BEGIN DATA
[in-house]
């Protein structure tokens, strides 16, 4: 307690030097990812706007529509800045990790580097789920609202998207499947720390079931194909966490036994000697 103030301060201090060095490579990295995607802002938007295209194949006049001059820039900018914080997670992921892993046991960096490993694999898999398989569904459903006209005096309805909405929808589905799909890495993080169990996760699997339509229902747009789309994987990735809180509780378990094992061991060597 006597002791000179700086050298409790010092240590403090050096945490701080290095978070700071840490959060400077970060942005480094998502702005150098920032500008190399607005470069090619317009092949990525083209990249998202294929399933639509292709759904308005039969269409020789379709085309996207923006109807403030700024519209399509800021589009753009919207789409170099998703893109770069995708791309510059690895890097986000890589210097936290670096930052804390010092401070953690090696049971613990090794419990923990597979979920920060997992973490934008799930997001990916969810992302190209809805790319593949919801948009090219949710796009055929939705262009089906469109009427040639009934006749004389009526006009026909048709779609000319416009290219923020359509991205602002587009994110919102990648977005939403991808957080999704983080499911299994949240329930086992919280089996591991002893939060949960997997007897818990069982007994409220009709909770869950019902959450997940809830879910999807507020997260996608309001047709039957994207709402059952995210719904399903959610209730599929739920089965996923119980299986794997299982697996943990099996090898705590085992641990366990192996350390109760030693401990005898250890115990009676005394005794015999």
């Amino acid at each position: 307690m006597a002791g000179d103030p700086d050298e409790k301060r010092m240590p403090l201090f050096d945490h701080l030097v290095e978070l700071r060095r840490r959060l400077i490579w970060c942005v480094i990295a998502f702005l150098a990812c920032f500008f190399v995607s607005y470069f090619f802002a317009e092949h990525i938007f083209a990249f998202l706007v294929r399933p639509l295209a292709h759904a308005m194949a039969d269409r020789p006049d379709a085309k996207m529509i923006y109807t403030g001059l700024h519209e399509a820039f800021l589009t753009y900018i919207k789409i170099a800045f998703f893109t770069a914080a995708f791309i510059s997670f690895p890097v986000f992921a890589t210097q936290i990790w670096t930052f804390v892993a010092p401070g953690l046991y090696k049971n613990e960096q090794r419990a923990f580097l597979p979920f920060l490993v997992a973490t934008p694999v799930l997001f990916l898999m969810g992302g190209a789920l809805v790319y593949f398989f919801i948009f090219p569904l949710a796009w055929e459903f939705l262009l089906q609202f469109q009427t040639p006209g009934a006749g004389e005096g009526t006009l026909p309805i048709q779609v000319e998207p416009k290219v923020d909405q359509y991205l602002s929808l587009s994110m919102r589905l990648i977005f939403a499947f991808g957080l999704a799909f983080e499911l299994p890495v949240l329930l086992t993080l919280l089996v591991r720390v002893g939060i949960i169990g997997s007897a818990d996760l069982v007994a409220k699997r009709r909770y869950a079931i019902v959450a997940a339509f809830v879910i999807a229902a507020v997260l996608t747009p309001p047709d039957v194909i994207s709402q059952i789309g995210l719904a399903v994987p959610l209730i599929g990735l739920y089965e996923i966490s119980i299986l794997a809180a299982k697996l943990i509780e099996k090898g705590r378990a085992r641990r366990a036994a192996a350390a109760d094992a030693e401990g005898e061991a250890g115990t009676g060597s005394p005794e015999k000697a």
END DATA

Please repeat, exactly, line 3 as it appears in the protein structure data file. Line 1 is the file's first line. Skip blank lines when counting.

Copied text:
């Amino acid at each position: 307690m006597a002791g000179d103030p700086d050298e409790k301060r010092m240590p403090l201090f050096d945490h701080l030097v290095e978070l700071r060095r840490r959060l400077i490579w970060c942005v480094i990295a998502f702005l150098a990812c920032f500008f190399v995607s607005y470069f090619f802002a317009e092949h990525i938007f083209a990249f998202l706007v294929r399933p639509l295209a292709h759904a308005m194949a039969d269409r020789p006049d379709a085309k996207m529509i923006y109807t403030g001059l700024h519209e399509a820039f800021l589009t753009y900018i919207k789409i170099a800045f998703f893109t770069a914080a995708f791309i510059s997670f690895p890097v986000f992921a890589t210097q936290i990790w670096t930052f804390v892993a010092p401070g953690l046991y090696k049971n613990e960096q090794r419990a923990f580097l597979p979920f920060l490993v997992a973490t934008p694999v799930l997001f990916l898999m969810g992302g190209a789920l809805v790319y593949f398989f919801i948009f090219p569904l949710a796009w055929e459903f939705l262009l089906q609202f469109q009427t040639p006209g009934a006749g004389e005096g009526t006009l026909p309805i048709q779609v000319e998207p416009k290219v923020d909405q359509y991205l602002s929808l587009s994110m919102r589905l990648i977005f939403a499947f991808g957080l999704a799909f983080e499911l299994p890495v949240l329930l086992t993080l919280l089996v591991r720390v002893g939060i949960i169990g997997s007897a818990d996760l069982v007994a409220k699997r009709r909770y869950a079931i019902v959450a997940a339509f809830v879910i999807a229902a507020v997260l996608t747009p309001p047709d039957v194909i994207s709402q059952i789309g995210l719904a399903v994987p959610l209730i599929g990735l739920y089965e996923i966490s119980i299986l794997a809180a299982k697996l943990i509780e099996k090898g705590r378990a085992r641990r366990a036994a192996a350390a109760d094992a030693e401990g005898e061991a250890g115990t009676g060597s005394p005794e015999k000697a």